1945–German dictator, Adolf Hitler, and his wife of one day, Eva Braun, commit suicide in the sitting room of Hitler’s bunker in Berlin, Nazi Germany. Braun had bitten into a cyanide capsule and Hitler had shot himself in the right temple with his pistol. The corpses were carried up the stairs and through the bunker's emergency exit to the garden behind the Reich Chancellery, where they were burned. Hilter was 56, and Braun was 33. The German public was unaware of Braun's relationship with Hitler until after their deaths.

1945–Folksinger, Mimi Farina, is born Margarita Mimi Baez in Palo Alto, California. Her sister is folksinger, Joan Baez.

1946–King Carl XVI Gustaf of Sweden is born in Solna, Sweden.

1947–The Boulder Dam is renamed Hoover Dan in honor of Herbert Hoover.

1948–In Bogotá, Colombia, the Organization of American States is established.

1948–The U.S. conducts an atmospheric nuclear test at Enwetak.

1948–Actor, Perry (Firestone) King, is born in Alliance, Ohio. He appeared in the films Slaughterhouse-Five, The Possession of Joel Delaney, The Lords of Flatbush, The Wild Party, Mandingo, Lipstick, Andy Warhol's Bad, The Choirboys, and Switch.

1952–Edward G. Robinson, who had been suspected of being a Communist, gives his “I was duped” testimony before the House of Unamerican Activities Committee.

1952–Mr. Potato Head is the first toy advertised on American television. The simple toy brought hours of fun and creativity to the Baby Boom generation.

1953–Frank Sinatra teams up for the first time with arranger Nelson Riddle. Together, the two would record a number of unforgettable albums.

1953–A tornado kills 18 people in Warner Robins, Georgia.

1953–Merrill (Davis) Osmond, of The Osmond Brothers, is born in Ogden, Utah.

1954–Film director, (Elizabeth) Jane Campion, is born in Wellington, New Zealand. Her films include A Girl's Own Story, After Hours, Two Friends, Sweetie, An Angel at My Table, The Piano, Portrait of a Lady, and Holy Smoke!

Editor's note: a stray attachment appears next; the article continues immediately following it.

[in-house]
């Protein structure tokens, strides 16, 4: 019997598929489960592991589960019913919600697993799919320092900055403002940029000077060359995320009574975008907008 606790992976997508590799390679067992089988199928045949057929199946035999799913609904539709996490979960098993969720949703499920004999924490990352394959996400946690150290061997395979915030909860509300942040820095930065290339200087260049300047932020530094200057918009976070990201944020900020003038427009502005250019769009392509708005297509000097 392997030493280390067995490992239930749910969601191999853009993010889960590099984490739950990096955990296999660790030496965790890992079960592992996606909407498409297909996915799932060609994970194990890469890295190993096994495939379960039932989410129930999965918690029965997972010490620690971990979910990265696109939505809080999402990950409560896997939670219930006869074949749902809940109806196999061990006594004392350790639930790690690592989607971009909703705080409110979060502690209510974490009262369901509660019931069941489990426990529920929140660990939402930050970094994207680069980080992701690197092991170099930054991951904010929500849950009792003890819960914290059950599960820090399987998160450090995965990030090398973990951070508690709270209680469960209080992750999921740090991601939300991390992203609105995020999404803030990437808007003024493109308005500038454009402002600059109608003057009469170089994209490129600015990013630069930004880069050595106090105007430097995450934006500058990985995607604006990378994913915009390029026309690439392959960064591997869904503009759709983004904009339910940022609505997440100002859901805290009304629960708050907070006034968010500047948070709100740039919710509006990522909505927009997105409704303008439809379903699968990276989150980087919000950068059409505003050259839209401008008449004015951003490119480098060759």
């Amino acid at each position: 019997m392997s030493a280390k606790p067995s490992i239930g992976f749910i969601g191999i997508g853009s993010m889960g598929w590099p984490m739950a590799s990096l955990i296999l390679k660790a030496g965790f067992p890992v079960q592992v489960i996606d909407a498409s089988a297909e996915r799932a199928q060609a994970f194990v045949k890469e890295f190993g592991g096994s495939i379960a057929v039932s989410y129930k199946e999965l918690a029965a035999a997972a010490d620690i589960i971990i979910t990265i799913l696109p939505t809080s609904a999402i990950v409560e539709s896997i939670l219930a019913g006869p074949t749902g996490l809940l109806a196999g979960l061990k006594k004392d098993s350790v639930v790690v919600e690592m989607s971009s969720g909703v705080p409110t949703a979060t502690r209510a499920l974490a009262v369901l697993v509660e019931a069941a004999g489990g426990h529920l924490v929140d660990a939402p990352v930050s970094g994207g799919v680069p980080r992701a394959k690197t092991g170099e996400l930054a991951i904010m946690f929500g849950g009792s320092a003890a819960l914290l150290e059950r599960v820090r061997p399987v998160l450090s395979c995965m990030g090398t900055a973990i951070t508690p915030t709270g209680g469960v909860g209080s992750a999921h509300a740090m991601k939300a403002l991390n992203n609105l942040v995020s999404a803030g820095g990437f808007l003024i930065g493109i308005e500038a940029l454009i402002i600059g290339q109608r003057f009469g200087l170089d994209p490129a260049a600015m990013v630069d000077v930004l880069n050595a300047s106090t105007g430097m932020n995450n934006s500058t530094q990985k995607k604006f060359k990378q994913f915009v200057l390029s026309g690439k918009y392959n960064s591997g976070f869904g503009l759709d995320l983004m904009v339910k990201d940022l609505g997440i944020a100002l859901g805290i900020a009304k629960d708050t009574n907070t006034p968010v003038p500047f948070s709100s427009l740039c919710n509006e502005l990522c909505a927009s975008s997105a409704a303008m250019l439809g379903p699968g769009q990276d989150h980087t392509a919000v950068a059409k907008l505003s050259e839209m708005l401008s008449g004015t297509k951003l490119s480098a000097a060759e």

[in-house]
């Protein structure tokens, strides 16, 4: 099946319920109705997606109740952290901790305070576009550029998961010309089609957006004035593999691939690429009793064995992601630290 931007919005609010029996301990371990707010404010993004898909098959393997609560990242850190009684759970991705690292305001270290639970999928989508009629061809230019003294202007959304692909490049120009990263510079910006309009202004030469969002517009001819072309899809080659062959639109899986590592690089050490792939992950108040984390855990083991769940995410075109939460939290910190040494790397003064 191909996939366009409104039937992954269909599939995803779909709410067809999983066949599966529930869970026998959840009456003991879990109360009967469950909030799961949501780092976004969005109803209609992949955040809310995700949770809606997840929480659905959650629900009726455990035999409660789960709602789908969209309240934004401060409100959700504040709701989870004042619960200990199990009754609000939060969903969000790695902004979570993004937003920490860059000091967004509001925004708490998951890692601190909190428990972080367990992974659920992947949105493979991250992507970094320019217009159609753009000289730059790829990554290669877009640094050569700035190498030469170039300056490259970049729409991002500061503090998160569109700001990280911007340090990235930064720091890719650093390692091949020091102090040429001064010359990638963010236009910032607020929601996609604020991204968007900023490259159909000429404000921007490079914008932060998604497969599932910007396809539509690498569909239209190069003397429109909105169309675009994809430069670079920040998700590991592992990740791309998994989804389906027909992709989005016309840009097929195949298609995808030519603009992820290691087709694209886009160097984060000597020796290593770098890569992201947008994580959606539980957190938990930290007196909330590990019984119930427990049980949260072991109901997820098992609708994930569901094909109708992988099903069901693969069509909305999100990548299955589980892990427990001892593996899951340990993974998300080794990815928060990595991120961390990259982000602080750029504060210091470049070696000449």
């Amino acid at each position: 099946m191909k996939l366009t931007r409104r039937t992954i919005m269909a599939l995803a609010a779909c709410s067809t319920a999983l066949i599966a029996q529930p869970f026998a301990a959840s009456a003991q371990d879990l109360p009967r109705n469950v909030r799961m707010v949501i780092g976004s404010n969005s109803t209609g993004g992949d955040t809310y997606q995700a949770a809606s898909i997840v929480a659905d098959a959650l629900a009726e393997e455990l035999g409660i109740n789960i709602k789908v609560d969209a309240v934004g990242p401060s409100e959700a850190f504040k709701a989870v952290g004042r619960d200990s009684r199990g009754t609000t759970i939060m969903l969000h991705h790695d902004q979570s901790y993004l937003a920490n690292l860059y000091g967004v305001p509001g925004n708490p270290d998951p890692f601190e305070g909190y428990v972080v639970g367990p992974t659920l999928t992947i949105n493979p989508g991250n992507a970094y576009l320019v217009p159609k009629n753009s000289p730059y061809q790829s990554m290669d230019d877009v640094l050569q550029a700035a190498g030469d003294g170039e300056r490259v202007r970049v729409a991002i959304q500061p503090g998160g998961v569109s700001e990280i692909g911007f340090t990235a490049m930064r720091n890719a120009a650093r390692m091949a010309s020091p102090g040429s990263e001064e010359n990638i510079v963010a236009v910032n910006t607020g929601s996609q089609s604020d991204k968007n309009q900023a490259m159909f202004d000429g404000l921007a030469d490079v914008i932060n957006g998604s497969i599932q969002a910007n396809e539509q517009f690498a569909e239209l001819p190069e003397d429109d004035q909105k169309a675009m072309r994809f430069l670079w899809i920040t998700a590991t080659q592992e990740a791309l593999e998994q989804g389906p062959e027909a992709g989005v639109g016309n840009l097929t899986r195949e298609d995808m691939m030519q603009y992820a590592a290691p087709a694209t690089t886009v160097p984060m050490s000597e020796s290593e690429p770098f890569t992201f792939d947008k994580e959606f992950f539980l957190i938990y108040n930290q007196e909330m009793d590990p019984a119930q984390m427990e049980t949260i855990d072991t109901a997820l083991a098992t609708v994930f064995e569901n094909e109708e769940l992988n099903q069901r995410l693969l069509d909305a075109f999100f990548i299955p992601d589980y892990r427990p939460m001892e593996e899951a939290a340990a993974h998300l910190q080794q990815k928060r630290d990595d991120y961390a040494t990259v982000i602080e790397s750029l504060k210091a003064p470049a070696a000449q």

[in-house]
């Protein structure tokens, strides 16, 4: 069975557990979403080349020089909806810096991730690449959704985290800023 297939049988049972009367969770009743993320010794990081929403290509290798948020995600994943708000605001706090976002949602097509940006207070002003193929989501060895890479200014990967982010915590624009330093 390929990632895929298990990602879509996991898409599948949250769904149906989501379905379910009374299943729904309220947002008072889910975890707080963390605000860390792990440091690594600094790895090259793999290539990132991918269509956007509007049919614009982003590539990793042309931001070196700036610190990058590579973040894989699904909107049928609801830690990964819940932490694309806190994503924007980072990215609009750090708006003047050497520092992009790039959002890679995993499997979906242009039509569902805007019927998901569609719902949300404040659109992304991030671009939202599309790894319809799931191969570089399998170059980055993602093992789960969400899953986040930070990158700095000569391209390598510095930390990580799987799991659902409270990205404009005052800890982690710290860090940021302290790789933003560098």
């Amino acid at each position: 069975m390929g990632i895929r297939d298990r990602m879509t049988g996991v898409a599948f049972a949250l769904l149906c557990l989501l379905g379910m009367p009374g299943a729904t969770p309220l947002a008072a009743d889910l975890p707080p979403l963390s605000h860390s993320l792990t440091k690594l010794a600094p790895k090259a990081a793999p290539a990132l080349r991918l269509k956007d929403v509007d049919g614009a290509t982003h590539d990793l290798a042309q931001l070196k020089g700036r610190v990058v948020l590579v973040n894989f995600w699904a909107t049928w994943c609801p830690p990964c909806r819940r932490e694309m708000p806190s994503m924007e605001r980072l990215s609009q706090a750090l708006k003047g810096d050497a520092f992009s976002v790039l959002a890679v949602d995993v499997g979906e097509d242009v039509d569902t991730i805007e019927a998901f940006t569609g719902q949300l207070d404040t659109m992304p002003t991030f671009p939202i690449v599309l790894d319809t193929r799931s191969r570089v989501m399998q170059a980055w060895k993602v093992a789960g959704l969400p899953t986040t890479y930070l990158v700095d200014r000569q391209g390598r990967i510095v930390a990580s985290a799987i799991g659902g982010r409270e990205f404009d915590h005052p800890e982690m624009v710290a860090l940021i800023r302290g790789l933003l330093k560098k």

1955–Element 101, Mendelevium, is announced.

1955–America is gripped by Davy Crockett insanity, as three versions of The Ballad of Davy Crockett are in the “Top 10,” and Baby Boomer children everywhere are sporting little coonskin caps.

1955–A chart topper: Cherry Pink and Apple Blossom White by Perez Prado.

1956–Former Vice President and Democratic Senator, Alben Barkley, dies during a speech in Virginia. He collapses after proclaiming "I would rather be a servant in the house of the Lord than sit in the seats of the mighty."

1957–Elvis Presley records the soundtrack to his forthcoming film Jailhouse Rock.

1957–Astronaut, Duane G. Carey, is born Duane Gene Carey in St. Paul, Minnesota. He was selected as an astronaut candidate by NASA in April 1996. In 2002, he served as the pilot of Columbia on STS-109, logging over 10 days in space.

1959–Actor, Paul (Michael) Gross, is born in Calgary, Alberta, Canada. Hre is best known for the role of Constable Benton Fraser in the TV series Due South. He appeared in the films Cold Comfort, Married to It, Aspen Extreme, and 20,000 Leagues Under the Sea.

1959–Stephen (Joseph) Harper, 22nd Prime Minister of Canada, is born in Toronto, Ontario, Canada.

1961–K-19, the first Soviet nuclear submarine equipped with nuclear missiles, is commissioned.

1961–The first shuttle flights between Washington, D.C., Boston, and New York City, begin on Eastern Airlines.

1961–Assassin, Lee Harvey Oswald, marries Marina Prusakova in Minsk, Russia.

1962–James Meredith becomes the first black to be admitted to the University of Mississippi.